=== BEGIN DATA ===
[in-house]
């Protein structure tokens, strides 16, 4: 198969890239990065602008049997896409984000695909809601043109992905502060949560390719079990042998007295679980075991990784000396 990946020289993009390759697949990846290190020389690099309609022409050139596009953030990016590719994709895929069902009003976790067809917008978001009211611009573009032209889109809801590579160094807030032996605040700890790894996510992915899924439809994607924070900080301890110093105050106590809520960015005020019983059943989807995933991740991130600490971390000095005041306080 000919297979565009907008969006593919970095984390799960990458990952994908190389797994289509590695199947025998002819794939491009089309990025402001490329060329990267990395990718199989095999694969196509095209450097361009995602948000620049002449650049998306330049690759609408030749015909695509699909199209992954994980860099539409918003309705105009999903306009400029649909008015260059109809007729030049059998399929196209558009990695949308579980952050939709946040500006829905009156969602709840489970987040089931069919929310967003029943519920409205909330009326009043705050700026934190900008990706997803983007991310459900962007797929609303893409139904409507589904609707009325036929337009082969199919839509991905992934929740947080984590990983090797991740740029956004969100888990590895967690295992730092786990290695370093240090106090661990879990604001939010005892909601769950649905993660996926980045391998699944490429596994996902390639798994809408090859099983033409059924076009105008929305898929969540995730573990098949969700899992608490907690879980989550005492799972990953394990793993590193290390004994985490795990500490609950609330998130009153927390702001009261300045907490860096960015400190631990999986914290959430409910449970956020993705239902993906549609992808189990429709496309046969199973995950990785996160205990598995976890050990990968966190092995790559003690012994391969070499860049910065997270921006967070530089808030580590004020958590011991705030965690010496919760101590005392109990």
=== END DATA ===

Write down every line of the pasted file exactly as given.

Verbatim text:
[in-house]
């Protein structure tokens, strides 16, 4: 198969890239990065602008049997896409984000695909809601043109992905502060949560390719079990042998007295679980075991990784000396 990946020289993009390759697949990846290190020389690099309609022409050139596009953030990016590719994709895929069902009003976790067809917008978001009211611009573009032209889109809801590579160094807030032996605040700890790894996510992915899924439809994607924070900080301890110093105050106590809520960015005020019983059943989807995933991740991130600490971390000095005041306080 000919297979565009907008969006593919970095984390799960990458990952994908190389797994289509590695199947025998002819794939491009089309990025402001490329060329990267990395990718199989095999694969196509095209450097361009995602948000620049002449650049998306330049690759609408030749015909695509699909199209992954994980860099539409918003309705105009999903306009400029649909008015260059109809007729030049059998399929196209558009990695949308579980952050939709946040500006829905009156969602709840489970987040089931069919929310967003029943519920409205909330009326009043705050700026934190900008990706997803983007991310459900962007797929609303893409139904409507589904609707009325036929337009082969199919839509991905992934929740947080984590990983090797991740740029956004969100888990590895967690295992730092786990290695370093240090106090661990879990604001939010005892909601769950649905993660996926980045391998699944490429596994996902390639798994809408090859099983033409059924076009105008929305898929969540995730573990098949969700899992608490907690879980989550005492799972990953394990793993590193290390004994985490795990500490609950609330998130009153927390702001009261300045907490860096960015400190631990999986914290959430409910449970956020993705239902993906549609992808189990429709496309046969199973995950990785996160205990598995976890050990990968966190092995790559003690012994391969070499860049910065997270921006967070530089808030580590004020958590011991705030965690010496919760101590005392109990």